You’ll notice there are three books missing from my reviews over the past three days – I have read them, but just couldn’t bring myself to expend any energy on writing about them: Sleeping on Jupiter is dull, The chimes is an average example of a dystopian future, and Satin island forgets that a novel has to have emotional heft as well as intellectual.
I’m still worried the Americans have invaded:
So. The shortlist. I’m surprised, slightly, that my own shortlist is actually pretty similar to the official one.
Did you ever have a family, Bill Clegg
A brief history of seven killings, Marlon James
The fishermen, Chigozie Obioma
Lila, Marilynne Robinson
The year of the runaways, Sunjeev Sahota
A little life, Hanya Yanagihara
Among those six, there are four that I would be happy to see win: James, Obioma, Sahota or Yanagihara. All are spectacularly excellent novels that deserve a wide readership, and really speak to a lot of what is going on in the world today.
But I am going to pick a winner. And I know it’s the favourite, and I know it’s an easy out, but I’m really hoping A little life gets up. I know it’s divisive, but for me, it really was the best thing on this longlist. I don’t think I’ve ever read a 700-page brick so fast, and even though it’s often melodramatic, overwrought and ridiculous, it really is, underneath all that, a book about the incredible strength love can give us if we just let it in.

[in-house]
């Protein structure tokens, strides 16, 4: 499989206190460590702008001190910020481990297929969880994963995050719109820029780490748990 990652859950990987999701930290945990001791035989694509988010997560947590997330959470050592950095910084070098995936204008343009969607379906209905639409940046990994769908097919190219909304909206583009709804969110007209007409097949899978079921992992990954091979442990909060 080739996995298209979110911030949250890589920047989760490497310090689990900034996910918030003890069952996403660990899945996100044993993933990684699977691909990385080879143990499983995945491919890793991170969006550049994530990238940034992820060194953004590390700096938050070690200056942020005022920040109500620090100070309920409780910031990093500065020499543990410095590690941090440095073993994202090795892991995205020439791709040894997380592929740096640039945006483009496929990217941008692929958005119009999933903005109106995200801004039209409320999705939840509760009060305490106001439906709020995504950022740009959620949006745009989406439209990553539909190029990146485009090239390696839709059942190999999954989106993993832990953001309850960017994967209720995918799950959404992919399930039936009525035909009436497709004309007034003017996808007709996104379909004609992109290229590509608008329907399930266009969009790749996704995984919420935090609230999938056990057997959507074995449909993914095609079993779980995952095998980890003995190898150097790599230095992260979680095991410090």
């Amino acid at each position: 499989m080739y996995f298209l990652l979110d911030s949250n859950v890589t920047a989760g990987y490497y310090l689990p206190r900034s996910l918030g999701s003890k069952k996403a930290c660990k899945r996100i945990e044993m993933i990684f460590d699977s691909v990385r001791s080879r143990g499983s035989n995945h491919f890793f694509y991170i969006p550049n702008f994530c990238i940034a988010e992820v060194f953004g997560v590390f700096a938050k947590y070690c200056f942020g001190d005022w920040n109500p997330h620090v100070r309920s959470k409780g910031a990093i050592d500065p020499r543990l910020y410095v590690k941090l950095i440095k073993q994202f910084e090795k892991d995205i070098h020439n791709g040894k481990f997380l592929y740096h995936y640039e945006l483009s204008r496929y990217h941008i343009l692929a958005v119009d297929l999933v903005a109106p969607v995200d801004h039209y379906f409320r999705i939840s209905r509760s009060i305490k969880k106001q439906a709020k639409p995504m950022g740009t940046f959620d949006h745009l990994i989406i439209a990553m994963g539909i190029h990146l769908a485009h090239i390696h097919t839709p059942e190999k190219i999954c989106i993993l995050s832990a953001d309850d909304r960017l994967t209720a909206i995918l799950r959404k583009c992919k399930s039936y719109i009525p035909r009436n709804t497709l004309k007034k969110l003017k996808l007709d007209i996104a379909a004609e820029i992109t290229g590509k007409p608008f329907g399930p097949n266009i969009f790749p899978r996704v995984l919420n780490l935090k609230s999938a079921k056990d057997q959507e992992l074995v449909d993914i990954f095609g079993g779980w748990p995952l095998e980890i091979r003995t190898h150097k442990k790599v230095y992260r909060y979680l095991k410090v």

And that’s it! If I remember, I’ll write a reaction post to the winner – tomorrow night, AEDST.
Wow, spot-on with your predictions, only Satin Island spoiling your perfect score (I have it on my ereader but haven’t read it yet, but I hear it is somewhat divisive).
I’ve never been good at picking shortlists, so I’m quite surprised.
Satin Island isn’t bad, but I do think it suffers a little from not being quite as emotionally engaging as it is intellectually stimulating. Your mileage may vary, of course.